Jump to content
Objectivism Online Forum
Sign in to follow this  
Gus Van Horn blog

Reblogged:Column: "Fair Repair" Is Unfair

Rate this topic

Recommended Posts

phone.jpg
Image via Pixabay.
Would you want to return to "a practice that was taken for granted a generation ago?" That might depend on what it was, and why. Progress relegates many practices -- like having to yell into a telephone to be heard -- to the memory hole. Does Silicon Valley connote conformity? Those companies earned their riches by solving our problems creatively. Do you want to be led by the nose during your next tech purchase? If your name is Susan Talamantes-Eggman, your answer to all three questions is yes. If it isn't, beware: This "progressive" is the eighteenth state legislator nationwide to push "right to repair" legislation. These proposals threaten our right to contract, thus our freedom to pay a pittance for marvels that would have passed for magic a century ago.

Advocates raise Cain about the difficulty of electronics repair but are indifferent to what that means and why that may be. Take water-resistant phones for example. A failure of any of the patented technology, specialized assembly methods, or special adhesives can let water in. I can't even begin to imagine repairing one of these, much less wanting to. At least one right-to-repair bill would make it illegal to sell a phone unless the battery was easy to replace. Easy? For whom? At what additional cost? ...

To continue reading my latest column, please proceed to RealClear Markets.

I would like to thank Steve D. and my wife for their comments on an earlier version of this piece.

-- CAV

P.S. (1) The title at RCM might sound anarchic to someone unfamiliar with my point of view. (The working title is above.) To clarify, I am not an anarchist: I advocate capitalism, which is not possible without a government limited to the protection of individual rights under a system of objective law. (2) Here is an interesting update: Shortly after submitting this piece for publication, I learned that there are multiple lawsuits against Apple for "throttling" older iPhones. I am not an Apple customer, but I have heard of this issue (and saw my wife's phone slow way down, prompting her to buy a new one) and Apple's explanation for why this occurred. I don't have an opinion either way, but at least this issue is being approached the right way, with a lawsuit.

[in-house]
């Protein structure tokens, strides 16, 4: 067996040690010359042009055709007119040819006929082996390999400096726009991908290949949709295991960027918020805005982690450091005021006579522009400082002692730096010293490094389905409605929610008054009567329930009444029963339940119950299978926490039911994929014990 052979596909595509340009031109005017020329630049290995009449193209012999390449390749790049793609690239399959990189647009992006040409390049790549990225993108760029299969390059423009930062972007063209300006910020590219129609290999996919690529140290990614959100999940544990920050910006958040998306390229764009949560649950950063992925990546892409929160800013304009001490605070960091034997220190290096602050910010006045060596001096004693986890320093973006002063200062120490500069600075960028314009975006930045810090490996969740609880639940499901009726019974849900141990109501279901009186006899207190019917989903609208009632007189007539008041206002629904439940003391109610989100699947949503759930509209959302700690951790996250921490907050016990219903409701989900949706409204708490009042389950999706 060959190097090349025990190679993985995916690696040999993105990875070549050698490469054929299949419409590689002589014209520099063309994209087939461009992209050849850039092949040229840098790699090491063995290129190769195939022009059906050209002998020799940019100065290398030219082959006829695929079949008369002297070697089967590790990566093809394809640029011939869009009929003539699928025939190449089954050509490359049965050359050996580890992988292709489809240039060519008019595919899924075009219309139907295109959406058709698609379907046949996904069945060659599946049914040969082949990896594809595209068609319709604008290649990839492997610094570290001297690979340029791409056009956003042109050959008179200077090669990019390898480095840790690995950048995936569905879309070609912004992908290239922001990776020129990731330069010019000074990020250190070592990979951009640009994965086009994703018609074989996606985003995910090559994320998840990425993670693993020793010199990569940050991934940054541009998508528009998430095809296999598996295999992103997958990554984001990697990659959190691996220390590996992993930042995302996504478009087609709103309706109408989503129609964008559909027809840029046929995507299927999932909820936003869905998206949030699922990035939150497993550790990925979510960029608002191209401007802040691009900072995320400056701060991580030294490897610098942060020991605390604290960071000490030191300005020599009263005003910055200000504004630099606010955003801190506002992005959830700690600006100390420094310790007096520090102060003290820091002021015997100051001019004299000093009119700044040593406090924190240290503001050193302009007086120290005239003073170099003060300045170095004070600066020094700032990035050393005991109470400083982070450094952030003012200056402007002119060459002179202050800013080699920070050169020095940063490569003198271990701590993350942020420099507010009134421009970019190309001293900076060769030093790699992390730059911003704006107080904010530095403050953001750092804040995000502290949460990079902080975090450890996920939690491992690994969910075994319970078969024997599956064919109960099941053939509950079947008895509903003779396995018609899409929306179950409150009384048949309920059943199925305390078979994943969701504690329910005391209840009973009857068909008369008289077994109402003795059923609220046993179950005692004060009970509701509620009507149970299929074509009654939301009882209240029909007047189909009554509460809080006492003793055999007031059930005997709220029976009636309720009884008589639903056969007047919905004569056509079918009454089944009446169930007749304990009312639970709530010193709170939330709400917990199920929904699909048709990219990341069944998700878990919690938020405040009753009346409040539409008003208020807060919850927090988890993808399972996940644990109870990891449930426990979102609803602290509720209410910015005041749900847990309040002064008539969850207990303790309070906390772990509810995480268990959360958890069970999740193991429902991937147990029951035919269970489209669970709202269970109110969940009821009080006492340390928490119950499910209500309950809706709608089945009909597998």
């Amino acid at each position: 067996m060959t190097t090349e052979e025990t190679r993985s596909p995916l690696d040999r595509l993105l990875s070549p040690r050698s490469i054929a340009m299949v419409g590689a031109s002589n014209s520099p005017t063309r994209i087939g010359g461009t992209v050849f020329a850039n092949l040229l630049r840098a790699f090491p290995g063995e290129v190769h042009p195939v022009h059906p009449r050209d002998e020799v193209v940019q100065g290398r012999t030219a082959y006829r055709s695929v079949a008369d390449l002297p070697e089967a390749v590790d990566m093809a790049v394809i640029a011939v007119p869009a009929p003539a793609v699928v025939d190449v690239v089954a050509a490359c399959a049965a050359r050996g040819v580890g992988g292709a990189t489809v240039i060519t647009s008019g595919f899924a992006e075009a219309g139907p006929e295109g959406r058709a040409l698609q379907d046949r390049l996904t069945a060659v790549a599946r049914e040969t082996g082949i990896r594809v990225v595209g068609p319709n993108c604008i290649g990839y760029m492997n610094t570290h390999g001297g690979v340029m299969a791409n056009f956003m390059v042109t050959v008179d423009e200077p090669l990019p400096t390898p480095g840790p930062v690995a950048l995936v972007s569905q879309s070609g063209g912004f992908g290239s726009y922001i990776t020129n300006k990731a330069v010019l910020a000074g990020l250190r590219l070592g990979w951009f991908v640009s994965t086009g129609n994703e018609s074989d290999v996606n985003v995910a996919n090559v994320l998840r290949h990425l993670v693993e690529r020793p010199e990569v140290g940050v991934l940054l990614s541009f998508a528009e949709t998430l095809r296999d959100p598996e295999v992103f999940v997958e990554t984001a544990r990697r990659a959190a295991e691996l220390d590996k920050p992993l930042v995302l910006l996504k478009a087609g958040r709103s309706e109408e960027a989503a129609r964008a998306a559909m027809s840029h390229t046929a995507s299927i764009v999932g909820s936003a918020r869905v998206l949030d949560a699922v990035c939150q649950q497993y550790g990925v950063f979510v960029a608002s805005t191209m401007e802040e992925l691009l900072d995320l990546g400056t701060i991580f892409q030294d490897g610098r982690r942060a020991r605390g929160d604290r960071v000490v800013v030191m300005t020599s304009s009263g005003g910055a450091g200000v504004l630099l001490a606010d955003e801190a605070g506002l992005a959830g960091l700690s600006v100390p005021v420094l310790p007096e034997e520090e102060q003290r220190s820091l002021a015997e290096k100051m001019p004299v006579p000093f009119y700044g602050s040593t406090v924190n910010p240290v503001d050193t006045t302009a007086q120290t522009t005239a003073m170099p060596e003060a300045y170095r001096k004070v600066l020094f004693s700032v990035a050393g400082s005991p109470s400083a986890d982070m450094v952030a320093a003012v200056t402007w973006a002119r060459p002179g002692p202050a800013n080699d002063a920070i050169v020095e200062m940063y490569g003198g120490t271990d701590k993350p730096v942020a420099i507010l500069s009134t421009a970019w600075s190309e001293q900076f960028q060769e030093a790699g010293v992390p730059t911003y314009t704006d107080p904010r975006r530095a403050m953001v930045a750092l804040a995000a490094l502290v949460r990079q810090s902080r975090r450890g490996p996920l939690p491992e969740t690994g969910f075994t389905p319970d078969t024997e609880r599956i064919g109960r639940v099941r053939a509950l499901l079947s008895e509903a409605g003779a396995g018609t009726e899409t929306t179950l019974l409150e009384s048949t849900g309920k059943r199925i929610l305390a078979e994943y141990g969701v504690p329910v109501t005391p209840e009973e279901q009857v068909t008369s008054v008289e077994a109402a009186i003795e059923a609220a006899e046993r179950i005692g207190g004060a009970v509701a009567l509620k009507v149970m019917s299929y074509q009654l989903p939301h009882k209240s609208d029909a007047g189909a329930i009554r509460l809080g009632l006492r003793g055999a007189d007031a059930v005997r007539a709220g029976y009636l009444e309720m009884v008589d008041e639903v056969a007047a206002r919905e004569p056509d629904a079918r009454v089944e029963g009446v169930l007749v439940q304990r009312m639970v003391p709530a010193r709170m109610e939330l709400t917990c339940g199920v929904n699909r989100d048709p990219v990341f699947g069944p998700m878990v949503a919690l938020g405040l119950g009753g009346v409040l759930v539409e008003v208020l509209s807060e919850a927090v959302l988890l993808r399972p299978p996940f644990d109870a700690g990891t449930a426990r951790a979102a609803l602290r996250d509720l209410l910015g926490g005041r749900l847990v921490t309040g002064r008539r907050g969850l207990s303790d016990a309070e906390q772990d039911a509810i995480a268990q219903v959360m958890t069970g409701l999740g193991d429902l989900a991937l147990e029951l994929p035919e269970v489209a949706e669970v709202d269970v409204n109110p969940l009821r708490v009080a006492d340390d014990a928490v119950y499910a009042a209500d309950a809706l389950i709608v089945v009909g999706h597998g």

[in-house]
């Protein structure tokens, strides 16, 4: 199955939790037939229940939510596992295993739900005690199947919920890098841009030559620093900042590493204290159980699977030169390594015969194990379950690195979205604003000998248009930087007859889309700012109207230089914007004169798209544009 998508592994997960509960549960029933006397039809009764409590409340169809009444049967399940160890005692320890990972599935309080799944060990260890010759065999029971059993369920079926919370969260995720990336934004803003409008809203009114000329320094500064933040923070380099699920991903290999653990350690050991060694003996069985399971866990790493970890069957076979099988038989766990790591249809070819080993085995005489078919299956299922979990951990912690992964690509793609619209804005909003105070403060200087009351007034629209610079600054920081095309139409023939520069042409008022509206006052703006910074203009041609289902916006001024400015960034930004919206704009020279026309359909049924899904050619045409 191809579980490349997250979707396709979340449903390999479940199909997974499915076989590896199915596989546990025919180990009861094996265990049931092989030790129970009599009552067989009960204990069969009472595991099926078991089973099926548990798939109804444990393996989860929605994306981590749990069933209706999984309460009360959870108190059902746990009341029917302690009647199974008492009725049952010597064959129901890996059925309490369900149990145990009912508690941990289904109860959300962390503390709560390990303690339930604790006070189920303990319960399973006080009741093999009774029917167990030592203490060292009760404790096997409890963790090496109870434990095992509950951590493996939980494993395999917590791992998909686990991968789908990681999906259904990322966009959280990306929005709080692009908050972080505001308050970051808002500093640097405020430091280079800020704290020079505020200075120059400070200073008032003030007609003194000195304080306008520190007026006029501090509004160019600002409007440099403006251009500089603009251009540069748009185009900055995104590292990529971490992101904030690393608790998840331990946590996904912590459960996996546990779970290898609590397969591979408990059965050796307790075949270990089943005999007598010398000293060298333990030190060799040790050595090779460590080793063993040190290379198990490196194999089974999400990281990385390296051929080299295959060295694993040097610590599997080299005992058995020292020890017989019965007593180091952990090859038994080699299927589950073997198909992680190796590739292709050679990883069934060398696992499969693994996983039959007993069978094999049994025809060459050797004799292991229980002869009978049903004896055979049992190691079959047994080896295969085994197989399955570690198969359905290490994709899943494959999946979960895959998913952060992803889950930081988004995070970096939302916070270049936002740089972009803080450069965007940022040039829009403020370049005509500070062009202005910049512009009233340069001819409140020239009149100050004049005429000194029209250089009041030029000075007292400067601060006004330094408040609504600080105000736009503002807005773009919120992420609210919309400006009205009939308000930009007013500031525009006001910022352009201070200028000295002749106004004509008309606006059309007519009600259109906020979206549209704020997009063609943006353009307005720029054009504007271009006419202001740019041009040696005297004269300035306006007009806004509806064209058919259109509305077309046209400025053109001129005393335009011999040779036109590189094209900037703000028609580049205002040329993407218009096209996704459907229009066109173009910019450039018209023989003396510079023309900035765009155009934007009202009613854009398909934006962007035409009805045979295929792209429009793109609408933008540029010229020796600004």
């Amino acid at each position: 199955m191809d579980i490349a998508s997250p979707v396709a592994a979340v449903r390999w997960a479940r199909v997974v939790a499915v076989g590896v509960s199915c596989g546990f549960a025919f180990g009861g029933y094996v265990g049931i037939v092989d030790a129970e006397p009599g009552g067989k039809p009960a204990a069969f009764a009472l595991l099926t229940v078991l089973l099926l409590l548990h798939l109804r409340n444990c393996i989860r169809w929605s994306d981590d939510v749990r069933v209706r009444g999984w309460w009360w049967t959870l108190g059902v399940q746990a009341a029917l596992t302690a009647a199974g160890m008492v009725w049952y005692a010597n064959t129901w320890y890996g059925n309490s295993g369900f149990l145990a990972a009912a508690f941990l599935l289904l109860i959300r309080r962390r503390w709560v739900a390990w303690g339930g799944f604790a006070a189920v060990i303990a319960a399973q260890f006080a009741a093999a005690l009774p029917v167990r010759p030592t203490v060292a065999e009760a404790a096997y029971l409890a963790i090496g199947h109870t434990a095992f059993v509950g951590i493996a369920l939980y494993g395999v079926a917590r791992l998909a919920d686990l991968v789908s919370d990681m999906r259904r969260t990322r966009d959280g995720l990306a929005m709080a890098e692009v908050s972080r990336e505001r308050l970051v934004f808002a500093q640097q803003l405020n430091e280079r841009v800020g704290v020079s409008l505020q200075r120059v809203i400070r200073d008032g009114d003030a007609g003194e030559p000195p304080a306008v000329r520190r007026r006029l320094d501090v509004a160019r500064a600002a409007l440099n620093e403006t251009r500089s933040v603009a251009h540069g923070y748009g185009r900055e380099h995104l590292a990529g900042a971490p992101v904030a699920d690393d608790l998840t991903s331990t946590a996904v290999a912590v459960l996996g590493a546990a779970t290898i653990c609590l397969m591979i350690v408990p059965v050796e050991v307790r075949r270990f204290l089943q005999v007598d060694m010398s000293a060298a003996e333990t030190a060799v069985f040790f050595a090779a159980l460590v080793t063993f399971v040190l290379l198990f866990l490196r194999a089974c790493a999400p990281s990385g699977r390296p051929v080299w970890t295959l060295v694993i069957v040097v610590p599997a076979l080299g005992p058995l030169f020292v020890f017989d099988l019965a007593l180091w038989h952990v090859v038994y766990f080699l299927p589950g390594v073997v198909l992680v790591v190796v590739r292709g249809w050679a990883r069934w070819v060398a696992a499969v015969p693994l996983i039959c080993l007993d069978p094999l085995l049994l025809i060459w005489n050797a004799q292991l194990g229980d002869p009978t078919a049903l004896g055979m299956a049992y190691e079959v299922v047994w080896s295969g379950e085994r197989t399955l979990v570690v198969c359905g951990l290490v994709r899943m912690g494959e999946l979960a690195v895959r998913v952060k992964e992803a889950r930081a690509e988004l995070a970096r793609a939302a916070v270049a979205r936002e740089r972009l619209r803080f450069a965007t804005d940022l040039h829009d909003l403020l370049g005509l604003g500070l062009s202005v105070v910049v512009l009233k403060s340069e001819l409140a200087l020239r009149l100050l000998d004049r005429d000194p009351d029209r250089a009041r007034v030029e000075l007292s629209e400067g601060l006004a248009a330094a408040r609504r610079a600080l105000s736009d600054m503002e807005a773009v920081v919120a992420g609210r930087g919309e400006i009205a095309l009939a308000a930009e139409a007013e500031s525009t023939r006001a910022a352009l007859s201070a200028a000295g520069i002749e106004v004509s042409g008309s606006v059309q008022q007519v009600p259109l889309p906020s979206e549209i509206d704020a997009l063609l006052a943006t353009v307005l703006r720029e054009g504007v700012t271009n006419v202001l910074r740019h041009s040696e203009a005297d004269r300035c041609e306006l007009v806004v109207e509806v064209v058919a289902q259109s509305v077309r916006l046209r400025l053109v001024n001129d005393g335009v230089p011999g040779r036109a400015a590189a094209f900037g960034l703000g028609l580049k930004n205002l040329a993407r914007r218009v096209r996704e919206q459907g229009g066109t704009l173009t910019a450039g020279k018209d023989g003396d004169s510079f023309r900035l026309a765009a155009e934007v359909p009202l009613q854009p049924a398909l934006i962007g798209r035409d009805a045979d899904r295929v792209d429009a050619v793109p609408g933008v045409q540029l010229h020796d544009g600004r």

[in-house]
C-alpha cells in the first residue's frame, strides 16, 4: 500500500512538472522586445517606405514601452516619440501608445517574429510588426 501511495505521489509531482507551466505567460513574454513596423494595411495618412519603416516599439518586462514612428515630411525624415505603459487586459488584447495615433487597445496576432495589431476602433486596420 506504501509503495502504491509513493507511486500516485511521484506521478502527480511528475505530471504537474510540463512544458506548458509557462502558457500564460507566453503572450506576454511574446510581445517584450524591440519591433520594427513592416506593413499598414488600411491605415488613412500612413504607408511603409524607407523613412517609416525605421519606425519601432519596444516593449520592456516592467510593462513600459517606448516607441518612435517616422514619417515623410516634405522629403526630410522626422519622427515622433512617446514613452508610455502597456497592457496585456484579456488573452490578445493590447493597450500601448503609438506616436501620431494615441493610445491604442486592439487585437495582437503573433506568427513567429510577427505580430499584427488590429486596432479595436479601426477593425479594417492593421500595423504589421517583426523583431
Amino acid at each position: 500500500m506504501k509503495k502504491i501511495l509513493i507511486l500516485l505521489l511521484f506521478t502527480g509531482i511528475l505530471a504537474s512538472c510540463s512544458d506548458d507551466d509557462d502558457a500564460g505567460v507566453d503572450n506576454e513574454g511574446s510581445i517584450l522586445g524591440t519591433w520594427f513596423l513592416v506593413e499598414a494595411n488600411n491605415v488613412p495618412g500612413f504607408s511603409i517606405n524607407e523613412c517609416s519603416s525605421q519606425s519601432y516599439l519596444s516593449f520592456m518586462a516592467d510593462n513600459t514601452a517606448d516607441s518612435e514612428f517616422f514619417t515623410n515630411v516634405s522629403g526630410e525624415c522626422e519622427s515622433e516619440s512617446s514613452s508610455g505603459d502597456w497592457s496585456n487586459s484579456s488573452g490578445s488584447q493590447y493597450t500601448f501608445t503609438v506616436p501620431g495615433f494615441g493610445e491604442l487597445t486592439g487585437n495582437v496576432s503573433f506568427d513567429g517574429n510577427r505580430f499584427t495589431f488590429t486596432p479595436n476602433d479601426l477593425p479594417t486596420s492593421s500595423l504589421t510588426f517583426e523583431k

Link to Original

Share this post


Link to post
Share on other sites

Create an account or sign in to comment

You need to be a member in order to leave a comment

Create an account

Sign up for a new account in our community. It's easy!

Register a new account

Sign in

Already have an account? Sign in here.

Sign In Now

Sign in to follow this  

  • Recently Browsing   0 members

    No registered users viewing this page.

×